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Ukraine peace deal unlikely as Russia, Iran, and Turkey ramp up military preparations, why investors should be concerned - Pytor Kurzin

Kitco News

The war in Ukraine, which is reaching its one-year mark, is unlikely to end this year according to Pyotr Kurzin, a geopolitical analyst who worked for The World Bank and Amnesty International. He claimed that this, in turn, will have significant impacts on energy markets.

“The war in Ukraine doesn’t look like it’s going to come to any sort of peace negotiations even beginning, let alone there being some sort of secession of hostilities being reached,” he said. “That has implications for energy across Europe, it has implications for the Caucuses, and the Central Asian region.”

Russia’s war with Ukraine, which began in February of 2022, has escalated since then, with NATO countries promising increasing amounts of financial aid to Ukraine. This has recently included tank supplies, bringing the U.S.’s total aid to Ukraine to $100 billion.

Kurzin told David Lin, Anchor and Producer at Kitco News, that investors should closely watch Russia, Iran, and Turkey, as a “perfect storm” has been brewing since the autumn of 2022.

“In the past few months, particularly in September and October, we saw a clash… a perfect storm,” he said. “Iran is distracted with its internal situation, the riots, the protests, and the revolutionary movement. Russia is completely obsessed and focused on Ukraine. And now you’ve got Turkey… Turkey has been supply a lot of military to Azerbaijan.”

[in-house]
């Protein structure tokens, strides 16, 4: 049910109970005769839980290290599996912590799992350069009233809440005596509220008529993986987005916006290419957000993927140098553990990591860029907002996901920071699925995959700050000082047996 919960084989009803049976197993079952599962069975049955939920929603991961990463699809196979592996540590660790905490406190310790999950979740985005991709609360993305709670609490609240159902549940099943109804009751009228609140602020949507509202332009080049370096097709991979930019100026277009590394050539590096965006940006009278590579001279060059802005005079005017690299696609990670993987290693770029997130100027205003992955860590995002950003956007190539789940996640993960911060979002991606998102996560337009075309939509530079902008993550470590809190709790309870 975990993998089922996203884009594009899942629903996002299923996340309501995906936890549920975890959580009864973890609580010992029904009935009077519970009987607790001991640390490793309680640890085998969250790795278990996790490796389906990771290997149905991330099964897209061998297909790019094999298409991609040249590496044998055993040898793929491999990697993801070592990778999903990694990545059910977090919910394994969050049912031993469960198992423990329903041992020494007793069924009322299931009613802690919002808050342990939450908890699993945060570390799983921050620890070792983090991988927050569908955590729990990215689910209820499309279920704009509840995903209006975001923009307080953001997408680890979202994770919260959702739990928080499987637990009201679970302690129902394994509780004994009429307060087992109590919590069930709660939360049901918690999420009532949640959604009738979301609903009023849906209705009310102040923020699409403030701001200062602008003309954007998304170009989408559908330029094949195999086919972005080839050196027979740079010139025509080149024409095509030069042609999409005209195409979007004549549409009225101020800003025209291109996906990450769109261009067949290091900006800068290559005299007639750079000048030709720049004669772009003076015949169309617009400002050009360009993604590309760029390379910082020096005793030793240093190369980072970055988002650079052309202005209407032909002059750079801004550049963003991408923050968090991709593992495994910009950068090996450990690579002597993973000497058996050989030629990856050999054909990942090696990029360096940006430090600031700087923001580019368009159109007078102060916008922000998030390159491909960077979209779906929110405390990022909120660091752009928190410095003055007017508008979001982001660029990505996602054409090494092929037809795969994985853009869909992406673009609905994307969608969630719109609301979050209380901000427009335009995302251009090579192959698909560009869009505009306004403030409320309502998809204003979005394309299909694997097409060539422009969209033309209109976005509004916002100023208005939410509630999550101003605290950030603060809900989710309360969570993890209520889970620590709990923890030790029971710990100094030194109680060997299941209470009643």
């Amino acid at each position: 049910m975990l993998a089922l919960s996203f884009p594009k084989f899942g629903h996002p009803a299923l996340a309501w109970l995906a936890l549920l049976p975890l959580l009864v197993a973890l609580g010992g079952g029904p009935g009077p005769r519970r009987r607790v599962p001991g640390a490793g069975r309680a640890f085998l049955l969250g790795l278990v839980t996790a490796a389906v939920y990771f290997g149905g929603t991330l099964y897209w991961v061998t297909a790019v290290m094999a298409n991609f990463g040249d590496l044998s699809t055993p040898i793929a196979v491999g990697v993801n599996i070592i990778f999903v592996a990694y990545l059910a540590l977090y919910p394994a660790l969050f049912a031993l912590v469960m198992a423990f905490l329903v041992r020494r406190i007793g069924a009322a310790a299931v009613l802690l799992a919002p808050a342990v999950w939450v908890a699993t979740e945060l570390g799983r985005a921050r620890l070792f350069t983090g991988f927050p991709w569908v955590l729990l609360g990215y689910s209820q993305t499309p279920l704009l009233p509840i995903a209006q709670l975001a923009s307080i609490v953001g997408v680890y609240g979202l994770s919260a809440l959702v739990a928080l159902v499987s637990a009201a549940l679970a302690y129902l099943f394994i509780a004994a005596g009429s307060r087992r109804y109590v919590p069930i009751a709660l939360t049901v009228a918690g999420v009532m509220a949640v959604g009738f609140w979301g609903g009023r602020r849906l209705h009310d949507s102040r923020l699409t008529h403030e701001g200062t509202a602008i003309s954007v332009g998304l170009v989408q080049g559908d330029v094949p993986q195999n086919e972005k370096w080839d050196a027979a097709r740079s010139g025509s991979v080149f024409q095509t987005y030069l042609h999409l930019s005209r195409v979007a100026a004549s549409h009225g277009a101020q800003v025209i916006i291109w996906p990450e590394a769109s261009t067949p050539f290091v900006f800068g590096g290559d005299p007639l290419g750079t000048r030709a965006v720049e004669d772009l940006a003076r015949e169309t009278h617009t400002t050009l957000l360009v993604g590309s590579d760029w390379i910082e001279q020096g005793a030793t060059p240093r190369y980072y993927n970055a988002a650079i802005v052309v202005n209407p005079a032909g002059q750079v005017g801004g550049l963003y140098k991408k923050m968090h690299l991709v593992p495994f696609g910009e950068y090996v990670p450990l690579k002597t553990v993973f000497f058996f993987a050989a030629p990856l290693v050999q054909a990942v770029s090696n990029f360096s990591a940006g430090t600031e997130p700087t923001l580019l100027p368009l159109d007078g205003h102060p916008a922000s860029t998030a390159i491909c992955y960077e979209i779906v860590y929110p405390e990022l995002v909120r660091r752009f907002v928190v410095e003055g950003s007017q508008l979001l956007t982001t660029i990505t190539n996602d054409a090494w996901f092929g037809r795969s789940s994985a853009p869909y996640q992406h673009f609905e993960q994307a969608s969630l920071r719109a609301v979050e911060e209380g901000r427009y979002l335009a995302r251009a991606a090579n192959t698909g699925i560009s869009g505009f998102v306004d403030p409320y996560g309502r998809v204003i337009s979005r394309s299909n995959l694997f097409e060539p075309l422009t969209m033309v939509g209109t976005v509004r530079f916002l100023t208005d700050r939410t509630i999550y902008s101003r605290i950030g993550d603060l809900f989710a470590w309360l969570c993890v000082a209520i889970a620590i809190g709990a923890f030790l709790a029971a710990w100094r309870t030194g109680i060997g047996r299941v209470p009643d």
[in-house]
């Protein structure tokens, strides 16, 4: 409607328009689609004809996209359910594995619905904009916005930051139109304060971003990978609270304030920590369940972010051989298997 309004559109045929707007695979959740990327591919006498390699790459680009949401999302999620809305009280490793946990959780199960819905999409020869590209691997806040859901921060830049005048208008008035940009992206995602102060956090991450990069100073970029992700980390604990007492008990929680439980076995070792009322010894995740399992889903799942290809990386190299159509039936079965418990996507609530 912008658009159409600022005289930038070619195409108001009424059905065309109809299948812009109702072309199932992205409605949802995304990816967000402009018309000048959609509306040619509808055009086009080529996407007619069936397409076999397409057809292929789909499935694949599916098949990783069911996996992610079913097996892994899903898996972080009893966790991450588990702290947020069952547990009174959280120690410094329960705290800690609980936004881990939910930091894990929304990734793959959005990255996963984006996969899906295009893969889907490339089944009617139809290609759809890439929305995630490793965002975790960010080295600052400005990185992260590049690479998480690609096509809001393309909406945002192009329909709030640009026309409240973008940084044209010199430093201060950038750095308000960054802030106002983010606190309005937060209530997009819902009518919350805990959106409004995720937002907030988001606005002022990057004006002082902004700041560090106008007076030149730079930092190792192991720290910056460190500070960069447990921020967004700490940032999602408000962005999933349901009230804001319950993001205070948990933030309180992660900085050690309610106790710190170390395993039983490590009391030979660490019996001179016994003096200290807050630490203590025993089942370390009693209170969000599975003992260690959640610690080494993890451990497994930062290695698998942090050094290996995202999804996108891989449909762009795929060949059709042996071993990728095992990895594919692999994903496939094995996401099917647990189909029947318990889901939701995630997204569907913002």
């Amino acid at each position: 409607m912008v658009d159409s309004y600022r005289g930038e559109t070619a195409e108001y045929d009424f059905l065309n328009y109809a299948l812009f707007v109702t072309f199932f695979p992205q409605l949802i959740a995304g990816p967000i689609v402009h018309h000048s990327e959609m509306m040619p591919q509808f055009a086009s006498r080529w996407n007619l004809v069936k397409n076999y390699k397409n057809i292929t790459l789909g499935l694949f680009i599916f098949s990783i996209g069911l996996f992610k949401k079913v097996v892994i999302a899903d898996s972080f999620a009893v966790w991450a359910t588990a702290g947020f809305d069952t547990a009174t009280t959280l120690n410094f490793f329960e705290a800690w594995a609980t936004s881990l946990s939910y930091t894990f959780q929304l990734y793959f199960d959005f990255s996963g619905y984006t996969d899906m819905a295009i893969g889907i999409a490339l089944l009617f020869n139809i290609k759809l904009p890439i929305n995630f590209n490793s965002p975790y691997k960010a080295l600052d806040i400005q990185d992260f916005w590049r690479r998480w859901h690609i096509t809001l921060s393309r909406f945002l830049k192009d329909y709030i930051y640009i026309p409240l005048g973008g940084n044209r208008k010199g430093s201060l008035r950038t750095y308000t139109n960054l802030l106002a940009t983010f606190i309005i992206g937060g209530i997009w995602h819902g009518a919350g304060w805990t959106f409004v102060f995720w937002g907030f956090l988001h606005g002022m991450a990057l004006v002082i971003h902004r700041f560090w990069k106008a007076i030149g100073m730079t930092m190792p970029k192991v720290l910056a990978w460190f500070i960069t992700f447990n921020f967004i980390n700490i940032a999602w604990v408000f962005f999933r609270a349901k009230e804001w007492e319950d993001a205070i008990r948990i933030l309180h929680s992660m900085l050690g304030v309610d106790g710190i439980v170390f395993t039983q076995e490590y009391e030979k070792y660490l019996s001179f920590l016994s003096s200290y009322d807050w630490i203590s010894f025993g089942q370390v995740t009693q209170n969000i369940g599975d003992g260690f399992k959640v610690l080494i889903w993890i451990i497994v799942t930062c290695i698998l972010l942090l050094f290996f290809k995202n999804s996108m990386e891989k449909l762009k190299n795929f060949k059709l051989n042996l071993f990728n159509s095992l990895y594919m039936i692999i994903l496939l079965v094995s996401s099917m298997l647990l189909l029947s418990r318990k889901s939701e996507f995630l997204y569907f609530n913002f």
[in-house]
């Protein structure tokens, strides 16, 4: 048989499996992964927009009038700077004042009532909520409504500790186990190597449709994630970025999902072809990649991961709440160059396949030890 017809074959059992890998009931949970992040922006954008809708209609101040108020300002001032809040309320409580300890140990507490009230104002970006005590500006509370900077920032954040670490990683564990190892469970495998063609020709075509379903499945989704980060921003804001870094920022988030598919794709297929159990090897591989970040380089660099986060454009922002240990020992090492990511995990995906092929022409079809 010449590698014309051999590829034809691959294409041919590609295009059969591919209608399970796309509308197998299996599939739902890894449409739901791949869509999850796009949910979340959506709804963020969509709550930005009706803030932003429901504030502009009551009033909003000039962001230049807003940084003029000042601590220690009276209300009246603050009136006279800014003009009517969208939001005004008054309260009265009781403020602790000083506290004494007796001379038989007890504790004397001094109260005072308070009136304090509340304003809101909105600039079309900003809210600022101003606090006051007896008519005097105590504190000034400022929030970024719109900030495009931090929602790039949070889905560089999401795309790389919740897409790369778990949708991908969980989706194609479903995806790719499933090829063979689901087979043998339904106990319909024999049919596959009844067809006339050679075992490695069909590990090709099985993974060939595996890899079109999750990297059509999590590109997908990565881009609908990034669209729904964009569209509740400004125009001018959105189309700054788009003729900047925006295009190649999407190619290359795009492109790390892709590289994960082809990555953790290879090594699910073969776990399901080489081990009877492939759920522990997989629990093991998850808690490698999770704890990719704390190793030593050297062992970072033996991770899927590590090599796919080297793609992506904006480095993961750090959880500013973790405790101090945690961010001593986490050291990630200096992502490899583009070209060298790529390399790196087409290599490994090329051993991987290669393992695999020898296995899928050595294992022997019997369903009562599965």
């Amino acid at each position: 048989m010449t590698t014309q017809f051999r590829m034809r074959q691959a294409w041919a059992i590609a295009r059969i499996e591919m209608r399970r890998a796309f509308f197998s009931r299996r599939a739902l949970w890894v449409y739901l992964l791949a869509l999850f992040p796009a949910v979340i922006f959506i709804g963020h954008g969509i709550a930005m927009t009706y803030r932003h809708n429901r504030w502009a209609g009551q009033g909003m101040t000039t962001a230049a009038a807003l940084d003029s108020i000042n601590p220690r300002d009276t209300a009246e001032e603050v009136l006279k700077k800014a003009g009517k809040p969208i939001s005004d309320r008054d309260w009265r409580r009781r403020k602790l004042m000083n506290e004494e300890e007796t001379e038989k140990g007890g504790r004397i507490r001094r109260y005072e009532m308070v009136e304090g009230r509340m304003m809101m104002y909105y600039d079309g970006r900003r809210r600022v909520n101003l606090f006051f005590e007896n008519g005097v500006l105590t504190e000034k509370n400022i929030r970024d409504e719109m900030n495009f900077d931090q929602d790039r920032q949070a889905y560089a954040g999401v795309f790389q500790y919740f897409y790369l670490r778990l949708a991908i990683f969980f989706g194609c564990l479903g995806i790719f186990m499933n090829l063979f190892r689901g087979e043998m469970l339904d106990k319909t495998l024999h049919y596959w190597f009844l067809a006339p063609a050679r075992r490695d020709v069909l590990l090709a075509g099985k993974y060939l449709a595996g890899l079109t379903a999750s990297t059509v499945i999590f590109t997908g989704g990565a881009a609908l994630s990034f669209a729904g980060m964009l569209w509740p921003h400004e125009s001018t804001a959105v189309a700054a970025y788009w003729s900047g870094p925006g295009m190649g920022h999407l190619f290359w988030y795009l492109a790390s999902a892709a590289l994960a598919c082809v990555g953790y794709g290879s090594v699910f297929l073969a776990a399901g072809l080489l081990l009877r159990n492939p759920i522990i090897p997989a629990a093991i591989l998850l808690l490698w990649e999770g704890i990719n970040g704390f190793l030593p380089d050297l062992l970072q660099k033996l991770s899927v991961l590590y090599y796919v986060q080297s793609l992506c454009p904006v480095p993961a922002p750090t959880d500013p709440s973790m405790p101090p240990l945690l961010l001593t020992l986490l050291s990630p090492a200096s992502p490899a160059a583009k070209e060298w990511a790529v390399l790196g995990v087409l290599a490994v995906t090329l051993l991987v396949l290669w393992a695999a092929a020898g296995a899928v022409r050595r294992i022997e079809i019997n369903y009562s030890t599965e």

Tensions in the energy-rich Caucuses

Ongoing skirmishes between Armenia and oil-rich Azerbaijan are of particular interest to energy investors, said Kurzin, who highlighted the contested region of Nagorno-Karabakh as a potential flashpoint.

“In the past few months, we’ve seen a lot of skirmishes between these two countries specifically over a region known as Nagorno-Karabakh, which is an internationally, legally recognized part of Azerbaijan, but is made up of 94 to 95 percent of ethnic Armenians,” he observed. “In 1991, this area declared its independence, known as the Republic of Artsakh. Nagorno-Karabakh makes up a part of this republic, and this angered the Azerbaijanis.”

Kurzin said that Azerbaijan, a “petro state,” had used its oil wealth to update its military, leading to further tensions between it and Armenia, from whom Azerbaijan claims parts of the Artsakh.

“They want to basically recapture or reclaim what they see to be the land and territory that they lost in that 1990s war, which led to the conflict in 2020, where several thousand people were also killed or wounded,” he explained.

To find out about Azerbaijan’s links to Turkey’s oil pipeline, as well which country Kurzin thinks is ‘the one to watch’ in 2023, watch the video above

Disclaimer: The views expressed in this article are those of the author and may not reflect those of Kitco Metals Inc. The author has made every effort to ensure accuracy of information provided; however, neither Kitco Metals Inc. nor the author can guarantee such accuracy. This article is strictly for informational purposes only. It is not a solicitation to make any exchange in commodities, securities or other financial instruments. Kitco Metals Inc. and the author of this article do not accept culpability for losses and/ or damages arising from the use of this publication.